Euclid's Algorithm and Computation of Polynomial GCD's
497
(A3)
In Algorithms C and 5/[, it is assumed that the integer-length (Section
5.2) of an exact quotient of polynomials does not exceed the integer-length of the
dividend. In Algorithm C, it is further assumed that the integer-length of a sum or
difference of polynomials is the maximum of the integer-lengths of the summands,
and that the integer-length of a product does not exceed the sum of the integer-
lengths of the factors.
(A4)
In Algorithm M, it is assumed that the integer-lengths of the given poly-
nomials are small compared to the largest single-word integer fl so that the supply of
single-word primes will not be exhausted. Similarly it is assumed that the number of
terms in the GCD is small compared to ~, so that the required number of primes
can be bounded in a simple and realistic way.
After introducing some basic concepts in Section 5.2, we shall discuss integer
operations in Section 5.3, polynomial operations in Section 5.4, Algorithm C in
Section 5.5, Algorithm P in Section 5.6, and Algorithm M in Section 5.7. Finally we
compare Algorithms C and 5I in Section 5.8.
5.2
BASIC CONCEPTS, Let f and g be real functions defined on a set S. If there
is a positive real number c such that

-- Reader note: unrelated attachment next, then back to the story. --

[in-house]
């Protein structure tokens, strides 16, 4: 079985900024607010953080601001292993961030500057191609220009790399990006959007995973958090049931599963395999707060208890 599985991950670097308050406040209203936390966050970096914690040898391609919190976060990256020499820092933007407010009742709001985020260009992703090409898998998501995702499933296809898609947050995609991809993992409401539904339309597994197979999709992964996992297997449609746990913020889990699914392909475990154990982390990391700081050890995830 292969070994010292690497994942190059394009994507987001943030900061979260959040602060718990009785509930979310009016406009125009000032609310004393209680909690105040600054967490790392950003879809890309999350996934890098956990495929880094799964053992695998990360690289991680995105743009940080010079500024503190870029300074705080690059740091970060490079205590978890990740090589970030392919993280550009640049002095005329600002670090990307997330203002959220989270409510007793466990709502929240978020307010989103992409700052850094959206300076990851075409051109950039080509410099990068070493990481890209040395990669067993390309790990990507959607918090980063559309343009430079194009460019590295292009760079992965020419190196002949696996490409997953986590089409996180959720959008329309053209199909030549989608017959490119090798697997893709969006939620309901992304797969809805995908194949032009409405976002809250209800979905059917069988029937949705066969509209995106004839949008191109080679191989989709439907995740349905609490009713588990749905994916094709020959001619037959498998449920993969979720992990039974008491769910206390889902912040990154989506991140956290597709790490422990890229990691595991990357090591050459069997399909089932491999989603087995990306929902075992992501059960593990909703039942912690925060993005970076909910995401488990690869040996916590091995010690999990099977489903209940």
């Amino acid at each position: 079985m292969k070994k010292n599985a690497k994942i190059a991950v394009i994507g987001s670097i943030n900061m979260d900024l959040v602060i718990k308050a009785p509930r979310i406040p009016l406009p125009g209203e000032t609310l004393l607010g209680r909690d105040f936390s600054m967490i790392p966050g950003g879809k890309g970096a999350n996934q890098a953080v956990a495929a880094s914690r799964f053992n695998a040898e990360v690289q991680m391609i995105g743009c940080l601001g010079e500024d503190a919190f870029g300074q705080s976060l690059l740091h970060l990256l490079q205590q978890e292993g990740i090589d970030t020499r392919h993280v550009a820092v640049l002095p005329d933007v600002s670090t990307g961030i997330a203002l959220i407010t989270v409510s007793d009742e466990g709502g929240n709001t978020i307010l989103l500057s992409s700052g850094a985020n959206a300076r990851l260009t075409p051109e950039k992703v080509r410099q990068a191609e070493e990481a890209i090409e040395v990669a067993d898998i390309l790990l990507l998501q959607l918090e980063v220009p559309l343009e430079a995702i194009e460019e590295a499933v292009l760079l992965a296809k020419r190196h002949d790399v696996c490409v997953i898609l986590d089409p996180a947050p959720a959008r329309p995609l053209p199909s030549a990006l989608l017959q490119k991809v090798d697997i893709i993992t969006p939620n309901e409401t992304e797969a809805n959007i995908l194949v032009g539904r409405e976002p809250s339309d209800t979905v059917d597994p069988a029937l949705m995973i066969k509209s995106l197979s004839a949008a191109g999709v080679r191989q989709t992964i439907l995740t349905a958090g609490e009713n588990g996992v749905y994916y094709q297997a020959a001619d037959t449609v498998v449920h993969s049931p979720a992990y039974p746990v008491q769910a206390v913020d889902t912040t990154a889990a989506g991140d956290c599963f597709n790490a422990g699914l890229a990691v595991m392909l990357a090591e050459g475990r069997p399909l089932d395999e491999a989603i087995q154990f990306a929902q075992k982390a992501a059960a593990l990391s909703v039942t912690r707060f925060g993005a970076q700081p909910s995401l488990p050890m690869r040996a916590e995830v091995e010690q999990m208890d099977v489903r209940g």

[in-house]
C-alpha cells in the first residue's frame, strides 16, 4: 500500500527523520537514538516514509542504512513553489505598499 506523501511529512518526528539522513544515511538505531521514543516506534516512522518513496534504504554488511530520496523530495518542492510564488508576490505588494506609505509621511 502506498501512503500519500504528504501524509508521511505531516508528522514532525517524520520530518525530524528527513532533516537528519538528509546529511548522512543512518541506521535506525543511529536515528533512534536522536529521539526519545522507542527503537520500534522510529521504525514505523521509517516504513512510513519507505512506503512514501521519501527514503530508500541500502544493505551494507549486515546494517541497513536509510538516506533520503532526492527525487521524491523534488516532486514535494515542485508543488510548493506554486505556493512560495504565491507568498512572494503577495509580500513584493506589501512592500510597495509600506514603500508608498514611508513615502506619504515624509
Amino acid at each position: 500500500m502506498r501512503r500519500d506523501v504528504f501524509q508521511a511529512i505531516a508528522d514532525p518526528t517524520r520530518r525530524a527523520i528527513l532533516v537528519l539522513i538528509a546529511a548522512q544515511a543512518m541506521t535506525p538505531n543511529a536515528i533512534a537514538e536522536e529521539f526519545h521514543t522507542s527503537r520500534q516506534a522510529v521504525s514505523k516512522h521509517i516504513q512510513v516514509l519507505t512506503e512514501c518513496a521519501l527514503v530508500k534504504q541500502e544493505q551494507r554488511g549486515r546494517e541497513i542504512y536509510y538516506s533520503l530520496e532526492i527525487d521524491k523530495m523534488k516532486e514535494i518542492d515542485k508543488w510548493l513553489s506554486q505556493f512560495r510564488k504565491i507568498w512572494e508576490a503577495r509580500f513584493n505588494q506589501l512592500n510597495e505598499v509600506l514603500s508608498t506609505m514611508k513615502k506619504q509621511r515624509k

If(x)l < clg(x)l
for all x ~ S, we write f ,~ g,
and say that f is
dominated
by g. If f ~ g and g ,~ f, we write f ~
g, and say that f
and g are
eodominant.
Finally, if f ~ g but f ~-~ g, we write f < g, and say that. f is
strictly dominated
by g. Clearly codominance is an equivalence relation among the
real functions on S, while strict dominance defines a partial ordering among the
resulting codominance classes. In the author's opinion, this notation and terminology
(from [10]) are significantly superior to the traditional "little-oh" and "big-oh"
notation [11, p. 5].
Since the purpose of the analysis is to provide insight, not detail, we shall con-
sider only a minimum number of independent parameters. Every polynomial F which
is considered in the analysis will be characterized either by its dimension vector
(1, d), defined below, or by its degree in the main variable together with a single
dimension vector for all its coefficients.
First we define the
length
of a nonzero integer to be the logarithm (to some fixed
base such as 2 or 10) of its magnitude. Next we define the
integer-length
of a nonzero
polynomial
F ~ Z[x~, ... , x~]
to be the maximum of the lengths of its nonzero
coefficients; this will be denoted by il(F). Finally, for nonzero
F C Z[Xl, ... , x,]
we define the
dimension vector
(l, d) by the relations 1 = il(F) and d = max (Oi (F)).
For integers it is clear that the length of a product is the sum of the lengths of the
factors. For polynomials, the integer-length of a product may be smaller or larger
than the sum of the integer-lengths of the factors, because of the additive combina-
tion of terms in polynomial multiplication. For example, if A (x) = x -
1, then
A (x)2
=
x 2 _
2x
+ 1, and il(A 2) = log 2 > 2 il (A) = 0. On the other hand, letting
B(x)
= x s+2S+3x
6+4x 5+5x 4+4x 3+3x 2+ 2x+
1, we have A (x )B (x )
=